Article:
Welcome to Netrider ... Connecting Riders!

Interested in talking motorbikes with a terrific community of riders?
Signup (it's quick and free) to join the discussions and access the full suite of tools and information that Netrider has to offer.

Fear of death

Discussion in 'General Motorcycling Discussion' at netrider.net.au started by Iondah, Oct 31, 2006.

  1. Hi all, just to introduce myself again... I'm a 21yr old Melbournian. I got my Ls about a month ago and I'm currently looking for a bike... maybe.

    I've been reading through the form and stumbled across the "Seeking Closure" topic about a horrific accident and it scared the absolute hell out of me I have to say.

    Like most people here I'm well aware of the risks, and I've been doing as much as possible to get my experience up to deal with dangerous situations. For instance, I haven't bought a bike yet beacuse I've been taking my cousin's bike out for practise runs for a bit before I'm tempted to ride all the time and I'm holding off on selling my car so I can build up to riding in the rain, in the dark etc.

    I also have good role models, my cousin and uncle who have both been riding a while and have only had good experiences.

    Never the less the media, the stats and the REAL stories of people sustaining apauling injuries in accidents tend to scare the hell out of me and re-think riding.

    So, I'm not really sure what my question is... I guess how do you guys deal with the danger of it all, and what advice can you give me?

    I also think it's a bit of a shame this fear has kind of got the better of me... it takes the run out of riding the few times I've been around traffic because I've been concentrating so much on what everyone is doing. Still, on quiet streets the buzz is amazing.
  2. Riding a motorcycle can be exceptionally dangerous. You can lose limbs, break bones, hurt yourself in all sorts of different ways, cop brain damage and internal injuries of a limitless nature.

    These risks can be mitigated through safe riding practices and good safety gear, but they'll never go away. The best riders can cop it right out of the blue.

    If you can't deal with that possibility, perhaps a car is for you.
  3. You have made the very early steps that will take you to a place that will give you a smile that will, at times be painful...no one (cagers that never ride) will know the joy and ecstacy you will experience when aboard a bike

    Dont hold back...go fo it...

    Even though I am still recovering from my accident I recommend riding to everyone that taks about it...even the majority of people that claim that riding is dangerous...its not, it the other phuckwits encased in metal :mad:
  4. Ride fast, take chances.
  5. Dude, I think we can all empathise on this one.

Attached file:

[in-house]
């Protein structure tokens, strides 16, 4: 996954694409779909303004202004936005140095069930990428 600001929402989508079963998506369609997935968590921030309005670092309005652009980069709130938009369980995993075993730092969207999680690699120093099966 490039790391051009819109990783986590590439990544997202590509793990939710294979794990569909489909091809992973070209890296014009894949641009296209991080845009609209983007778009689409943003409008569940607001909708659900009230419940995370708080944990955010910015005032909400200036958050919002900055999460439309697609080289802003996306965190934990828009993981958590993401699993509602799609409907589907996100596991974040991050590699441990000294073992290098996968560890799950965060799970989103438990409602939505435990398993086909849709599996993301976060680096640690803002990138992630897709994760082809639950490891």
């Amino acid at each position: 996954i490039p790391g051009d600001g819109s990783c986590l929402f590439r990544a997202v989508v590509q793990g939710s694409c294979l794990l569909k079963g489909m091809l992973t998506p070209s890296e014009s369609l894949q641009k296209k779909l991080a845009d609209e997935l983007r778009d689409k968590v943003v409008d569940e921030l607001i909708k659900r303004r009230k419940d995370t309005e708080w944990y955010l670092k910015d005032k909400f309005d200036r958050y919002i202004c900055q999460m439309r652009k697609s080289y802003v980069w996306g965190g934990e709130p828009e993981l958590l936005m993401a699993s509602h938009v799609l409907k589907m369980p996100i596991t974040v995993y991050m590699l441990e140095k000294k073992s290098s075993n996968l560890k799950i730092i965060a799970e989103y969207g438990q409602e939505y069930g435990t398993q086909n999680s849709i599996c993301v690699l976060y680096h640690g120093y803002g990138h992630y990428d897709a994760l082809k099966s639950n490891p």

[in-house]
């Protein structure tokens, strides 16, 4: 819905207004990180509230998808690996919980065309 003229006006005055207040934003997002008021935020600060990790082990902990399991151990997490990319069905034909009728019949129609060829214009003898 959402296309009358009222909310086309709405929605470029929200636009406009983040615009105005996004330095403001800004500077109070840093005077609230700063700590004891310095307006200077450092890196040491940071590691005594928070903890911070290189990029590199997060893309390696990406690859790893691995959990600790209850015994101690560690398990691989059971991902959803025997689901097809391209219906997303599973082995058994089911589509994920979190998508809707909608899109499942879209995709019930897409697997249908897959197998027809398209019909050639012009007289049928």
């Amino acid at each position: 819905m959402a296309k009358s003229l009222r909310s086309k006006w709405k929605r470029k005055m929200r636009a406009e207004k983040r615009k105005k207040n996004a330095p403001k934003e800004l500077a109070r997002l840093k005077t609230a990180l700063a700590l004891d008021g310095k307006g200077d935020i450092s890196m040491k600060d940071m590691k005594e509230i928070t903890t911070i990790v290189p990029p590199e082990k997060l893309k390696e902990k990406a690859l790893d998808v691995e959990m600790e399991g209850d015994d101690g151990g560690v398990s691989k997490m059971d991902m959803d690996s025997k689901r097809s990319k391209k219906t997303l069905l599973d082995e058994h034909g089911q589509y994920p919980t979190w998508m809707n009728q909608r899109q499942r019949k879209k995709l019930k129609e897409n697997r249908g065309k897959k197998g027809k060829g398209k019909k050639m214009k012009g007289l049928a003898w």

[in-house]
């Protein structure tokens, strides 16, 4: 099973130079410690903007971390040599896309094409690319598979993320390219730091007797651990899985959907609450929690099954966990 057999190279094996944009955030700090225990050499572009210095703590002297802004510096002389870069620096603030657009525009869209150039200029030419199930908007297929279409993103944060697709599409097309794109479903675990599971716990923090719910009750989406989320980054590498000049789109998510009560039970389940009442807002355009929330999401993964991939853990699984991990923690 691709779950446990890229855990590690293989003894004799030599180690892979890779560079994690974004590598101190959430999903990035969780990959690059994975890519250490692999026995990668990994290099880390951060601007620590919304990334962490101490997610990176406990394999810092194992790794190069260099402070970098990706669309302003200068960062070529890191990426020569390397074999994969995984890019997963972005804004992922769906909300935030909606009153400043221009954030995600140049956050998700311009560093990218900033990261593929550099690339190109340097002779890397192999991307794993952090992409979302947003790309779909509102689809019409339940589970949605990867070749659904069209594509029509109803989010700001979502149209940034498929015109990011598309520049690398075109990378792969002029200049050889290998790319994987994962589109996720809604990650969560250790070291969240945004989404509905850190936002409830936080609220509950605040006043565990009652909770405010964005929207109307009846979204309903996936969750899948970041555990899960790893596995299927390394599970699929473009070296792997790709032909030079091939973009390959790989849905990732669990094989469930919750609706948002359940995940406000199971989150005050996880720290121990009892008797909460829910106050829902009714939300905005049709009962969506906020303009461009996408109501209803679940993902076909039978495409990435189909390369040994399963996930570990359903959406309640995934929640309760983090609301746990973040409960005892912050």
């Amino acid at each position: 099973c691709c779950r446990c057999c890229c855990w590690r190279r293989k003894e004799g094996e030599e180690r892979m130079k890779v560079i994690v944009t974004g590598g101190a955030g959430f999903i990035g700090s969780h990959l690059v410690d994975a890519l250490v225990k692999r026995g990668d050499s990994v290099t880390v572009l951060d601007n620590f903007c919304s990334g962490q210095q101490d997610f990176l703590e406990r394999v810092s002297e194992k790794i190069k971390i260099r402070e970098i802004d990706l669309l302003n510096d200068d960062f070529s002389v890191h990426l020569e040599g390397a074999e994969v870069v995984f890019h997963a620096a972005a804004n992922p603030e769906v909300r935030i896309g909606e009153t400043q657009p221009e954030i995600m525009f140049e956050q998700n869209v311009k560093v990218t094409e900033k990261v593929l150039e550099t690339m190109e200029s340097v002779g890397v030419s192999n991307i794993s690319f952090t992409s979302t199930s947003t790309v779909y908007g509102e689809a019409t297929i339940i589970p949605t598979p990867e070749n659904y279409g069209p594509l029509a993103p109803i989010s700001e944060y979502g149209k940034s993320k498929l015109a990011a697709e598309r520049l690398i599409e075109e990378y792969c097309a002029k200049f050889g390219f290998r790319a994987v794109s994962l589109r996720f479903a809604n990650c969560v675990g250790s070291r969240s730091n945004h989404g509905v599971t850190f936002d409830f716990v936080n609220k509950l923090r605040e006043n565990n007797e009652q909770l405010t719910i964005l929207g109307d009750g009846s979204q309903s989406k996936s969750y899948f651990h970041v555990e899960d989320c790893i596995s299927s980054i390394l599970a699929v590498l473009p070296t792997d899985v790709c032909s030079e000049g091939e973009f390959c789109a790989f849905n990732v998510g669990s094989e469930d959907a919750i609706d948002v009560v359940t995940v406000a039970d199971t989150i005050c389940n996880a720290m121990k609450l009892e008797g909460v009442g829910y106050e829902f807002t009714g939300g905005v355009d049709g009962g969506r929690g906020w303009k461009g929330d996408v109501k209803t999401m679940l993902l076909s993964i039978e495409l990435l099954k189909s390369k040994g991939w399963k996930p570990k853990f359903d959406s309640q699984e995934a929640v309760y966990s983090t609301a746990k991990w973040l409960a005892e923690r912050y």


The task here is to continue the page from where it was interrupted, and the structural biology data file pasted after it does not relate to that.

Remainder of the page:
Took me a number of years to steel myself before riding. After my first ride (offroad) and realising how much fun it was, I remembered that some of the best things in life require risk, and we shouldnt let the risks stop us doing what we love.

    Comming from a recent learner, I preach riding as much and often as possible, and having family and friends who ride makes one hell of a difference.

    Best protaction on injuries is to get quality gear (not always the most expensive) and ALWAYS wear it when riding. Get to know your bike and become comfortable with it. Just like driving, you do your best when your on familir equipment.

    And if u can, get some time offroad on a dirtbike. As a mate of mine loves to say, "You can learn more about handling in 3 hrs of MX riding than you can in a month of road riding."
  6. get some balls. :LOL:
  7. Riding is more dangerous than not riding.

    I try to lower my risk factors but they never go away, I am glad you got a bit scared by jax's story anyone with 1/2 a brain would. I put off riding until I was 39 because my grandfather had died on a bike, he was 86yo when it happened. He was a man who loved life.

    Since I started riding I have discovered something that completes me, I know it sounds a bit silly but riding a motorbike makes me a better man. So riding for me is more than transport it is an entry into a world that is full of great stories, strange but interesting people and most of all riding a bike gives me a woody bigger than Pamela Anderson and a dose of Viagra could ever do. :grin:
  8. I think the only thing to do is not think about it. Of course the chances of people dying on a bike is higher than a car, but look at the amount of bike related deaths vs the amount of riders on the road. The chances are still very slight. Get your skills out and try and pre-empt when that idiot is rolling ever so slowly into the intersection ready to drive straight in front of you...